Abstract
There are different Bayesian measures to calculate the degree of confirmation of a hypothesis H in respect of a particular piece of evidence E. Zalabardo (Analysis 69:630–635, 2009) is a recent attempt to defend the likelihood-ratio measure (LR) against the probability-ratio measure (PR). The main disagreement between LR and PR concerns their sensitivity to prior probabilities. Zalabardo invokes intuitive plausibility as the appropriate criterion for choosing between them. Furthermore, he claims that it favours the ordering of pairs evidence/hypothesis generated by LR. We will argue, however, that the intuitive non-numerical example provided by Zalabardo does not show that prior probabilities do not affect the degree of confirmation. On account of this, we conclude that there is no compelling reason to endorse LR qua measure of degree of confirmation. On the other side, we should not forget some technicalities which still benefit PR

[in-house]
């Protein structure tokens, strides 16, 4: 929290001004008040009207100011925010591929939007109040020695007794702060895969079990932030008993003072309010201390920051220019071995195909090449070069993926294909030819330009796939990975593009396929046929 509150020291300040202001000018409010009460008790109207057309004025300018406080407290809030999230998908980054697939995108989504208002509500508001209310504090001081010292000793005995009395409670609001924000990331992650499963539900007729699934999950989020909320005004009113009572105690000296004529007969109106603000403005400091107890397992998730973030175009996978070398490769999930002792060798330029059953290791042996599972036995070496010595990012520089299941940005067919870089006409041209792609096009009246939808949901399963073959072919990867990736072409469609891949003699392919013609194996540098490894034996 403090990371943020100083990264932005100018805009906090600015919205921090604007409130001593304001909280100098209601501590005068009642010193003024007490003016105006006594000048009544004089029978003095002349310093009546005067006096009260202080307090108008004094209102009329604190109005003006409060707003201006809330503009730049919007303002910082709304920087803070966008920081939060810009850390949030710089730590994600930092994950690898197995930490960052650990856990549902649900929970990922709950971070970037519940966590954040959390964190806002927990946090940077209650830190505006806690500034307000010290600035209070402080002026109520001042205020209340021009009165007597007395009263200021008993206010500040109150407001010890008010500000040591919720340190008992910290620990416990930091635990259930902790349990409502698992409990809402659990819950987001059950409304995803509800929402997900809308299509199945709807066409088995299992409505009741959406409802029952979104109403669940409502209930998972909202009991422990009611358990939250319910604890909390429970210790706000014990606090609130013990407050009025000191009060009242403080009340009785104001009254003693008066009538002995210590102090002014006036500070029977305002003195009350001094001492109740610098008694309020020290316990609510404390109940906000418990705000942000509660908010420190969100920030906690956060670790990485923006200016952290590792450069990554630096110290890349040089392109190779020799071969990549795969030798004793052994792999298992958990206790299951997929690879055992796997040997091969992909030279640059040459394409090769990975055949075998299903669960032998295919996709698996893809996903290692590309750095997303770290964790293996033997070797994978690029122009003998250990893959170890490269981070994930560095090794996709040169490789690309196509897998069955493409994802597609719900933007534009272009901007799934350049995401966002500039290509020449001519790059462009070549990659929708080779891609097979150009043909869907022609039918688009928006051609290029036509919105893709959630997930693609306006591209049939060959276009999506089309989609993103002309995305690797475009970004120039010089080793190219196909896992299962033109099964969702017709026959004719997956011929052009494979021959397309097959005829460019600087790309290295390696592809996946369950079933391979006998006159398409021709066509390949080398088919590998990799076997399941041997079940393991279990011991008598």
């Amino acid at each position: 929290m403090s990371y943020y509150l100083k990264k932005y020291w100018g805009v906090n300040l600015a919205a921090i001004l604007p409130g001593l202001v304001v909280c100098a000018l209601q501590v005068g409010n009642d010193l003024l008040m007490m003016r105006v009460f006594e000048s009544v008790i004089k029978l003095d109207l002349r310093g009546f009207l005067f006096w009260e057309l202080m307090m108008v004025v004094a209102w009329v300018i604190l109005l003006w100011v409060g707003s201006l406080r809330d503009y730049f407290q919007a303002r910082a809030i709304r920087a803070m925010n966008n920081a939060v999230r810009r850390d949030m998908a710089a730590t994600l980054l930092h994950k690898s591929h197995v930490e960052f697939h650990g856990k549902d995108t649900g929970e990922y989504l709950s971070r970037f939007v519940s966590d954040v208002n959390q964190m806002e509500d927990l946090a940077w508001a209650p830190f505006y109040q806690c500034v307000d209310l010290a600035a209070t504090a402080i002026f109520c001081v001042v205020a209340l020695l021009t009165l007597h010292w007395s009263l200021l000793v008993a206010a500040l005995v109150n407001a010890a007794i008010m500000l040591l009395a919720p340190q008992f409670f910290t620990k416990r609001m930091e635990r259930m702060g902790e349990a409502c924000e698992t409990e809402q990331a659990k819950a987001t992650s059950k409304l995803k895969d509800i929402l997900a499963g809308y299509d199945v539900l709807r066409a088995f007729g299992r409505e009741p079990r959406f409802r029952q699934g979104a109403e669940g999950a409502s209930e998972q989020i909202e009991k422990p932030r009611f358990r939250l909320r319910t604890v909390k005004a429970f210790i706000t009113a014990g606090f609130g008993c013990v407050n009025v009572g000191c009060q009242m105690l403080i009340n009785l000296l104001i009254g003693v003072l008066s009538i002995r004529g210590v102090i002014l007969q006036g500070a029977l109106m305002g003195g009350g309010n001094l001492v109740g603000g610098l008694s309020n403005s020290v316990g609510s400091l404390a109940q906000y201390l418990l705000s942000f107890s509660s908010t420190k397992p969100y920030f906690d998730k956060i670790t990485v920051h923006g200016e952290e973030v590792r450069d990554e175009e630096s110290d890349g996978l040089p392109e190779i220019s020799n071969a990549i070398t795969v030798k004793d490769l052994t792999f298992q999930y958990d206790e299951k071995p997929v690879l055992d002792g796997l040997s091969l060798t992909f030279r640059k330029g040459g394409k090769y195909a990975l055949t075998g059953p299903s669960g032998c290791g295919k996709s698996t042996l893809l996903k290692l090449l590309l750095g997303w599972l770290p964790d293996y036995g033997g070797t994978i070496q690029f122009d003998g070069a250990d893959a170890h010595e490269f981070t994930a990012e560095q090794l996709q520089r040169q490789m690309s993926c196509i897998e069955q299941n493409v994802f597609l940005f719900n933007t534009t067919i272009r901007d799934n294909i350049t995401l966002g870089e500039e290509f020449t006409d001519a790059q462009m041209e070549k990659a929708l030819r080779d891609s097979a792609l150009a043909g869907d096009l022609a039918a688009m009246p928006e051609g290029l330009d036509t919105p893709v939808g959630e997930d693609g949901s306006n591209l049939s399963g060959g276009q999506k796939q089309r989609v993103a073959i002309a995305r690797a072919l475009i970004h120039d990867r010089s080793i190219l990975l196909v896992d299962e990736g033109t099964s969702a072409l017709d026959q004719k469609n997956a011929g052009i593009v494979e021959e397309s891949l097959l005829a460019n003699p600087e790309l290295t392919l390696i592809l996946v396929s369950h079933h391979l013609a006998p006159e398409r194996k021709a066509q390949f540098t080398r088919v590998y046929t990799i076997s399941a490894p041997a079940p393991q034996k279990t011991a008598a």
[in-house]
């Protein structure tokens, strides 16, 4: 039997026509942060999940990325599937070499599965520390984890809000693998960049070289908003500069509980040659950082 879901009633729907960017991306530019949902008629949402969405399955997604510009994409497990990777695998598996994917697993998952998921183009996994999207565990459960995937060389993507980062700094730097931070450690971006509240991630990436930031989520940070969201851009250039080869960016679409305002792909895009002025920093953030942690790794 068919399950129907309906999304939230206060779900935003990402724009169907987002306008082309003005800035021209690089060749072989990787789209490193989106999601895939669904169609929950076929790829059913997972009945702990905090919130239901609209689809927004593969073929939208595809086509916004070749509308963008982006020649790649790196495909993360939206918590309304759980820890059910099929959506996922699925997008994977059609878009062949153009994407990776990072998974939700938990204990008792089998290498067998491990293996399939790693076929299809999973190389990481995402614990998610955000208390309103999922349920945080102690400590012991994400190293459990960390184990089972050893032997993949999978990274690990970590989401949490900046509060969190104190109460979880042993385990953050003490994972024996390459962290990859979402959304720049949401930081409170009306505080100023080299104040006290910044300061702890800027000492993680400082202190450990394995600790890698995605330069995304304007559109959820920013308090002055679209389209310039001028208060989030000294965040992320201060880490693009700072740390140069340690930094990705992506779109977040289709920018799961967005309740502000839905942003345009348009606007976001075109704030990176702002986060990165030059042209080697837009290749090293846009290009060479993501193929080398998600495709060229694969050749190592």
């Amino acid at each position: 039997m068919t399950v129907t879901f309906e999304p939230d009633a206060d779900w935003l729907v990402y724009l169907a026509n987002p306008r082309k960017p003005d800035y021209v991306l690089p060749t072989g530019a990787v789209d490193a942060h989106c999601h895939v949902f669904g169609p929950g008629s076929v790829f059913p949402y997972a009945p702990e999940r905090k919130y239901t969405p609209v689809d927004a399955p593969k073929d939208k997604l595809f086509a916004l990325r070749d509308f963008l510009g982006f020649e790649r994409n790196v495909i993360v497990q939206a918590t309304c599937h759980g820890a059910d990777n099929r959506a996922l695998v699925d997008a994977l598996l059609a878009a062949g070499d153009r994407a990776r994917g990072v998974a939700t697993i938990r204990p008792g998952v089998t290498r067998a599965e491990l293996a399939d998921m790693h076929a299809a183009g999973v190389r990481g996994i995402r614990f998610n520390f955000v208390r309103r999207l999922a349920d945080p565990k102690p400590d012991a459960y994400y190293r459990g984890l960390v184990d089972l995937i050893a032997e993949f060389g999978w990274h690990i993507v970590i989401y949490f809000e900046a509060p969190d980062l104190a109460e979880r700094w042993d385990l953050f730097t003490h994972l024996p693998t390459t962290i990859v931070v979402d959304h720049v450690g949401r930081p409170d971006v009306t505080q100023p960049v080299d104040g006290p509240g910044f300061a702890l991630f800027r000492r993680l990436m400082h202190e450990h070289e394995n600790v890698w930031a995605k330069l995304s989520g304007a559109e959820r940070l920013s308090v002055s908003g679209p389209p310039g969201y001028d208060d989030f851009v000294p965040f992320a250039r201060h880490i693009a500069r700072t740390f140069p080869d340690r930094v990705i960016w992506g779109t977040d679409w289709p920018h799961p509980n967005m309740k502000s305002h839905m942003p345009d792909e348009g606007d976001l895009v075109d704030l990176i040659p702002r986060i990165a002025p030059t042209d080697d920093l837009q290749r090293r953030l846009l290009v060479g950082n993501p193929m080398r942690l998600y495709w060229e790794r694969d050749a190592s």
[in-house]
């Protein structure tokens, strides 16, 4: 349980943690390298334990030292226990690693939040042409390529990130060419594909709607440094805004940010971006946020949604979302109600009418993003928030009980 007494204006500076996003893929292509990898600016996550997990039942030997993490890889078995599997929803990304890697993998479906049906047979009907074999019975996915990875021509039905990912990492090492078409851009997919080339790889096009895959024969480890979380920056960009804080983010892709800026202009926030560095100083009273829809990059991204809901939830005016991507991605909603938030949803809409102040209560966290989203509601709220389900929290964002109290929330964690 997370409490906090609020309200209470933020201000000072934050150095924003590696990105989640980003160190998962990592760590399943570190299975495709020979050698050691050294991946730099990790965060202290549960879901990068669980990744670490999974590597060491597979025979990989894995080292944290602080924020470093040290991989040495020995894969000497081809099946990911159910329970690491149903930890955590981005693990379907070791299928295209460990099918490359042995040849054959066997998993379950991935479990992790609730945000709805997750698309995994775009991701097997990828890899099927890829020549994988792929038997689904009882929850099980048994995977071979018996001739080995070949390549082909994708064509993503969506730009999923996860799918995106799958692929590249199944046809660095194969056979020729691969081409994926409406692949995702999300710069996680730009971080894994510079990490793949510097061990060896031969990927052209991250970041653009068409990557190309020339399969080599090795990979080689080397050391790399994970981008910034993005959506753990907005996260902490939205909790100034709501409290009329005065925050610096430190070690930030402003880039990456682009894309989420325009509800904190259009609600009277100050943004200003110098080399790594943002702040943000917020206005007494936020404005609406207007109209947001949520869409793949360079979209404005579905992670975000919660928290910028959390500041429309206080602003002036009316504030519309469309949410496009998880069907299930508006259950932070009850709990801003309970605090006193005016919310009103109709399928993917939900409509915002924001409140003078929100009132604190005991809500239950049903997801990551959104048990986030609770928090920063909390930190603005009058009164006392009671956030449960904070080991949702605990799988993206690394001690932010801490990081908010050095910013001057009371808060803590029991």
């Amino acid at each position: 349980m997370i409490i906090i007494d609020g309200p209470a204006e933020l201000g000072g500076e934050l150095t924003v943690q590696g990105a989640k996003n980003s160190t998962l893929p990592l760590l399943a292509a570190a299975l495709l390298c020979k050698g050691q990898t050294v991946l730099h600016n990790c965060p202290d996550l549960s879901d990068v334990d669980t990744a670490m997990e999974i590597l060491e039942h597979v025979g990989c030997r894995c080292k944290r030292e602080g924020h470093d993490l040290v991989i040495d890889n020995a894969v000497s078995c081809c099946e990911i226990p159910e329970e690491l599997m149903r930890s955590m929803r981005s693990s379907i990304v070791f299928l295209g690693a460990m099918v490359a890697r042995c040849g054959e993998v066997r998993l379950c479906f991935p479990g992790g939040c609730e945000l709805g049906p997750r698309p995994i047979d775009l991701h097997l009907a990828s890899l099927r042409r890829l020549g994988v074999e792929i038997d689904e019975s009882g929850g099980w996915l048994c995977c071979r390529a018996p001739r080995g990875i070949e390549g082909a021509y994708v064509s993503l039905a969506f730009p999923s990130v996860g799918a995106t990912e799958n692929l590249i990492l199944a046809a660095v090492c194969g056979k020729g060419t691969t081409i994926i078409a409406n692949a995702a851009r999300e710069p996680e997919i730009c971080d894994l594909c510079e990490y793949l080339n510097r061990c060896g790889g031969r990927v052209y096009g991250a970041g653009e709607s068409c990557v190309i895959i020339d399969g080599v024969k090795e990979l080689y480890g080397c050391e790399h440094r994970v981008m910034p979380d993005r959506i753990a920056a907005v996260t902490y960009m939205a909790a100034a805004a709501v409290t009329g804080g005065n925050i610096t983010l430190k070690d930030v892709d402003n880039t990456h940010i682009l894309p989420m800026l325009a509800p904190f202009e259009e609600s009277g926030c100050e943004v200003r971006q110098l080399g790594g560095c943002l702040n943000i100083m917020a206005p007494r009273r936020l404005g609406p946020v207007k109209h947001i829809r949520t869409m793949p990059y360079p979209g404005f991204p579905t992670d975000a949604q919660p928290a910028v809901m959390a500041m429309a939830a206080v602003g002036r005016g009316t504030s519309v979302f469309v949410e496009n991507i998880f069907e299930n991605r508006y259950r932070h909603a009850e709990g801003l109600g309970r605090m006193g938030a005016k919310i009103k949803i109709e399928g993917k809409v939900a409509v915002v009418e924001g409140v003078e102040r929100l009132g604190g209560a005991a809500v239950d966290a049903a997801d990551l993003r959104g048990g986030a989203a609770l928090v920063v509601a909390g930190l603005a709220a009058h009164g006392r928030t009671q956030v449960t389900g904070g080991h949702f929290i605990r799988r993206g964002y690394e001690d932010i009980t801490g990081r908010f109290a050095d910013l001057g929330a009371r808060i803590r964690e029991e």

Keywords Confirmation theory  Confirmation measures  Hypothesis testing  Prior probabilities  Bayesianism  Likelihoodism
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DOI 10.1007/s10838-012-9175-3
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References found in this work BETA

Logical Foundations of Probability.Rudolf Carnap - 1950 - Chicago, IL, USA: Chicago University of Chicago Press.
Probability and Evidence.Paul Horwich - 1982 - Cambridge University Press.

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